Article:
The University Record, October 15, 1996
Novice theater audiences expect breaks more often
Alexander Alioto (at left), currently starring in the Theatre Department's production of 'Pamela' and Leigh Woods (at right), as they appeared in Harold Pinter's 'The Collection.'
By Joanne Nesbit
News and Information Services
Another theater and concert season is under way. Actors, musicians and performers are ready.
But is the audience?
Some of them may be. Others, probably not. "People are so schooled on television," says Leigh Woods, an actor and professor of theater, "that they expect a break every 10-15 minutes." Seasoned theater and concert goers don't have trouble sitting through a performance or responding to what's being presented until the intermission, but younger audiences are having a hard time, Woods says.
Attending a "live" performance is a different kind of experience than watching the action on a cinema or television screen. In the theater or concert hall, the viewer is no longer alone, but is part of an audience where it is necessary that each member be respectful of the others as well as the people on the stage, Woods says. "An audience is actually a part of the performance, which they are not in the cinema or in front of the TV."
If all goes well with a production and the performer is doing his job, the audience will bond, responding to the performance. The actor, musician or dancer learns to feel that energy from the audience, Woods says, and nurtures it. "The audience has a core or heart. It's like it's one big person."
Audiences in other times and places were much more visceral than we are now. In the 19th century there were even theater riots, when the audience became highly aroused by the performance. Until 1850, theater was a popular entertainment and audiences were rather unsophisticated, crude and rough.
Audiences of today are more reserved and generally don't whistle and shout. They are much more genteel than those of what has usually been considered a more genteel time.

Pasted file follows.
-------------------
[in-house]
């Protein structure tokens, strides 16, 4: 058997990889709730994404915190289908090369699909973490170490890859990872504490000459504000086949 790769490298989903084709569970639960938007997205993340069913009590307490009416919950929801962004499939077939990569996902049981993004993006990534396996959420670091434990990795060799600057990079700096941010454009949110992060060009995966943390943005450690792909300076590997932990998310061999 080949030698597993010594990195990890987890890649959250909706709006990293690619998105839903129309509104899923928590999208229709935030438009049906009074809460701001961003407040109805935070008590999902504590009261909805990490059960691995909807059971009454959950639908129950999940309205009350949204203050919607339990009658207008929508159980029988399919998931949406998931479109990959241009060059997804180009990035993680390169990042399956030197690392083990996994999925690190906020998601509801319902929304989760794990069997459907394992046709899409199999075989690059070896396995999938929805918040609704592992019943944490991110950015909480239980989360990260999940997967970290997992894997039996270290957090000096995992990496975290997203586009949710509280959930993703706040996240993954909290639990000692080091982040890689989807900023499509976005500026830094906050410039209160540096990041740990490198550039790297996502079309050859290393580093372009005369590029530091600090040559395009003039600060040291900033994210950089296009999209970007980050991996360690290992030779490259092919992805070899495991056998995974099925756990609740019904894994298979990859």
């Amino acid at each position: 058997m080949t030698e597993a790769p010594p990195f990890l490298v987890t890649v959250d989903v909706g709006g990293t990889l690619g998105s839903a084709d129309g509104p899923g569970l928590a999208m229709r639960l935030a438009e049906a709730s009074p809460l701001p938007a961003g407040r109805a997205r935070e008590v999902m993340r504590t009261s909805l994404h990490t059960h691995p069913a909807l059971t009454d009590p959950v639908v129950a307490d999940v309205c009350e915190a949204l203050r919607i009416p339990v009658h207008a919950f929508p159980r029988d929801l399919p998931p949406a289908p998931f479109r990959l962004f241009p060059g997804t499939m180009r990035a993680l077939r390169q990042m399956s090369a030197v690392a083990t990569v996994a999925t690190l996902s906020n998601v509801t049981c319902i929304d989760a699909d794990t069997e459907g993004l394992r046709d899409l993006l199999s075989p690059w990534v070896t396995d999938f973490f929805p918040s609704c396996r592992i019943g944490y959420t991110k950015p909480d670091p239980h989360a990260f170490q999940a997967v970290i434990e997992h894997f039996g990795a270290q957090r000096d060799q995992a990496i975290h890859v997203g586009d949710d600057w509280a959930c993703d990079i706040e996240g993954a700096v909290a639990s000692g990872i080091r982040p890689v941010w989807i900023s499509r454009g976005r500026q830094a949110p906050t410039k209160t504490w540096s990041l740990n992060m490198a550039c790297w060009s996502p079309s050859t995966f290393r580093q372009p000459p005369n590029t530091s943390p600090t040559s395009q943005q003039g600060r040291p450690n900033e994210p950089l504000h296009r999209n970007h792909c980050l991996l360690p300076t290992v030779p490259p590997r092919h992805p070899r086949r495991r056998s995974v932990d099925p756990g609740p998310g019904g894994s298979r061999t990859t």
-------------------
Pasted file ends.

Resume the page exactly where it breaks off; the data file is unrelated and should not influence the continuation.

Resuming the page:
An audience has to be open, willing and susceptible to the moods of the performance. In the 18th century, people went to the theater to cry. The value of a live performance is the sense of community created, Woods says. That community includes the performers offering a connection that seldom comes from watching television or even a movie.
One person can have an influence on others in any group including an audience, says Andre Modigliani, associate professor of sociology. "A particular line in a play may be ambiguous as to whether it is funny or not. If one person begins to laugh, and then the person next to him begins to laugh, the rest of the audience will probably join in. They were waiting for clues from the others on how to respond and to tell them whether or not the line was funny."
Contemporary performances also often deal with social issues and have the potential to bind the audience together, Woods says. "But the audience has a responsibility to be open and responsive to the performance and the performers, becoming the catalyst for building community within the theater or concert hall."
Sometimes members of an audience are not sure just what behavior is acceptable. A standing ovation for a performance can begin when just a few people stand up, followed by more and more until the entire house is standing and applauding. Embarrassment becomes a factor in this instance, Modigliani says. "It's a little like not standing up for the national anthem."
As individuals, Modigliani says, we are concerned with how the group is perceiving us. We don't want to be different. And we are also concerned as to whether we are responding appropriately.
But a family or a group of friends watching television together is far different from being a member of a theater or concert audience where we can respond as a whole, feel secure in our reactions or actions and know that our behavior is accepted by the whole, Modigliani says.
"We don't get much practice being an audience at home."